Family members of Edward L. Dardanell described him as a man who lived life large and took control of whatever efforts he was involved in from the time he left Penn Hills High School as valedictorian and class president, through the ownership of newspaper publishing and real estate development businesses, an antiques gallery and even to community volunteer efforts, including those that led to the creation of Forbes Regional Hospital in Monroeville.
It was in Forbes Regional where Mr. Dardanell died Friday from Parkinson's disease. He was 89.
"He was always very astute and involved and he always knew which direction he should go," said Mr. Dardanell's daughter, Megan Olsen of Shaler.
Mr. Dardanell grew up in Penn Hills and lived throughout the eastern suburbs and Shadyside, earned a bachelor's degree in public administration from the University of Pittsburgh. But he interrupted his college education in 1942 to enlist in the Army. He served as a combat officer in France and Germany during World War II. Mr. Dardanell also served in the Army during the Korean conflict in the Far East Command.
Among the awards he received for his military service were the Purple Heart and a Bronze Star with an oak leaf cluster, indicating it was awarded a second time.
Mr. Dardanell was modest about the awards, saying he earned them by "being in the wrong place at the wrong time," said his wife, Marilyn.
Mr. Dardanell started his professional career in the newspaper business where he quickly rose to become chairman of the board of Dardanell Enterprises, which published 16 suburban newspapers in the Pittsburgh area as part of Dardanell Publications. They included the Allegheny Valley Advance-Leader, Penn Hills Progress and Monroeville Times Express.
In addition, he published a monthly sportsmen and conservation publication and a biweekly, tri-state food publication. The Dardanell firm operated a printing plant that printed some 60 other publications. He sold the business to the Liverpool Daily Post & Echo in England in 1978, which operated the community newspapers under the banner of Gateway Publications. They are now part of Trib Total Media.
Mr. Dardanell served as president of the Pennsylvania Newspaper Publishers Association and the Suburban Newspapers of America.
During his time as a newspaper publisher, Mr. Dardanell also spent two terms as a state representative in the mid-1960s, pushing environmental legislation concerning the purity of the state's water and increasing penalties for industrial waste and mine drainage. He also sponsored legislation to provide scholarship funds for postsecondary education and to promote the protection of animals.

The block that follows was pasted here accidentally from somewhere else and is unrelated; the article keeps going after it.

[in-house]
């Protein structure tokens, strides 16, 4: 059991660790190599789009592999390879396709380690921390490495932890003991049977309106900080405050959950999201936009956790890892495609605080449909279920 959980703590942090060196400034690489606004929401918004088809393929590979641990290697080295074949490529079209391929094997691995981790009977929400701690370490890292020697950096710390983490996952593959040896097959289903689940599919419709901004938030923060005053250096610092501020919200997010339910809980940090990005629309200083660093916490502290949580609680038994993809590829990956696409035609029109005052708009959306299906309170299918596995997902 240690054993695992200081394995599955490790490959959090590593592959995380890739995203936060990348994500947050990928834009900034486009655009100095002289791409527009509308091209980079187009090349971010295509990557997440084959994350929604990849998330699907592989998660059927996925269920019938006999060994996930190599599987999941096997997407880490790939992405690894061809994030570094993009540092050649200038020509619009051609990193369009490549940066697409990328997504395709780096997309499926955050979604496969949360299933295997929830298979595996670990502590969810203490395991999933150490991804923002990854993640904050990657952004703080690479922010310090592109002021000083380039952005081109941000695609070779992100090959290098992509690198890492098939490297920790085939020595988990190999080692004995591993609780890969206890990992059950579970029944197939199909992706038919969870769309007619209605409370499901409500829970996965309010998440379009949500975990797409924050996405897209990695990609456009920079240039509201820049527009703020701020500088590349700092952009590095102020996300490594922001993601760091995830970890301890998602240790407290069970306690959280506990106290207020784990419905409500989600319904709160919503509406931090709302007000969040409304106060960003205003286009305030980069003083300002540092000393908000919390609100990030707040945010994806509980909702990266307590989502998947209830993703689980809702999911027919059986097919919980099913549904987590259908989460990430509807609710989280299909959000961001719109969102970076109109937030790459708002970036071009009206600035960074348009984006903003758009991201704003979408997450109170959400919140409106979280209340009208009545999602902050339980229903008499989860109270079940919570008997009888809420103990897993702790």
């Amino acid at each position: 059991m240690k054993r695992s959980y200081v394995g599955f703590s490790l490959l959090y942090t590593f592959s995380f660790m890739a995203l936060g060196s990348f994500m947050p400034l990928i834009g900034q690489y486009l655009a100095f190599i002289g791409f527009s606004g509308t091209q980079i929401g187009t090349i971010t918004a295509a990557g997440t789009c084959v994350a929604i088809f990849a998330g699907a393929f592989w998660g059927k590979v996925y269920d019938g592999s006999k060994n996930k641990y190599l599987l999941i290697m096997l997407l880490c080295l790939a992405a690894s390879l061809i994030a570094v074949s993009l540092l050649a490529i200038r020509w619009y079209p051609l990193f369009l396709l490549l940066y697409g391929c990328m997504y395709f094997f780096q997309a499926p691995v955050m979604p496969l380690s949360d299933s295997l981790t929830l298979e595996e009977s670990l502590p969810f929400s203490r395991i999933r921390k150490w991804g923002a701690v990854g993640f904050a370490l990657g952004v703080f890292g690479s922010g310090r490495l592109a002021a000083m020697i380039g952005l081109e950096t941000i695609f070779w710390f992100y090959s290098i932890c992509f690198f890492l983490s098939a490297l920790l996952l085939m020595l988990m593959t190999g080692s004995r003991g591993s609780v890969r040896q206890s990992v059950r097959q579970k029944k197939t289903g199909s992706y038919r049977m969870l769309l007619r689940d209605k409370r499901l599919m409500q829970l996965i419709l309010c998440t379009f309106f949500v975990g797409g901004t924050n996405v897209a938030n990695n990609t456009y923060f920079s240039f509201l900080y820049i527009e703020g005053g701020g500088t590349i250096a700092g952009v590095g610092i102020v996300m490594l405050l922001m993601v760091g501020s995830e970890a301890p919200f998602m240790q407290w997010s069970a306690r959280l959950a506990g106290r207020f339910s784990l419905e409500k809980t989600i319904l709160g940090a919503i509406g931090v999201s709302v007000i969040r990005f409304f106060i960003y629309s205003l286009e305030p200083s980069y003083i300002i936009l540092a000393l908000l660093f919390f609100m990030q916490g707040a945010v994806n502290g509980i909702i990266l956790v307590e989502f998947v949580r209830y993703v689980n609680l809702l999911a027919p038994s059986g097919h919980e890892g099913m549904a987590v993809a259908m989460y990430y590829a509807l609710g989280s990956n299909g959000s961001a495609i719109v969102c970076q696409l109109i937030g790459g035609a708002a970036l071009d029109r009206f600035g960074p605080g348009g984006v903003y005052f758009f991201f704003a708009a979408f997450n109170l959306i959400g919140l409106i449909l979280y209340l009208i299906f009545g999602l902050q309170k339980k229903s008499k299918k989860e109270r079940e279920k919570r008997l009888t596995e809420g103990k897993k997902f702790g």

He was also on the board of the former Columbia Hospital in Wilkinsburg and saw the need for a new hospital in the eastern suburbs as the Monroeville area started to develop rapidly in the 1970s. He led the effort to raise $5 million to establish Forbes Regional Hospital. He would later donate $1 million to the hospital to establish the Ed Dardanell Heart & Vascular Center, which opened in March 2008.
After Mr. Dardanell sold the newspaper publishing business, he began to invest in commercial real estate in Monroeville, East Liberty and most recently in Point Breeze. For a time, he operated an antiques gallery know as Dargate Galleries in East Liberty until he sold it.
"Everything he set his mind to he knew what he had to do to make it successful and if his interests changed, he moved onto something else," Mrs. Olsen said.
Until a few months before his death, Mr. Dardanell remained in charge of his real estate holdings, calling meetings of his top employees at the Seneca Manor Assisted Living Center in Penn Hills, where he was living. His most recent acquisition, in partnership with his wife, was the former Mine Safety Appliance Building on North Braddock Avenue in 2011. The building now has artists, small businesses and the Carnegie Mellon University drama department among its tenants.
Mr. Dardanell served on a number of local boards, including those of Forbes Health System, La Roche College and Pitt, where he established the Ed Dardanell Scholarship Fund. He also sat on the boards of the Pittsburgh Opera, Animal Rescue League and United Mental Health.
In his free time, Mr. Dardanell enjoyed traveling to Italy and drinking Italian wines, his wife said.
Surviving in addition to his wife and daughter is a son, Edward of the South Side, and two grandsons. Arrangements are being handled by the William F. Gross Funeral Home in Penn Hills. Funeral services are private.
Mary Niederberger: email@example.com or 412-263-1590.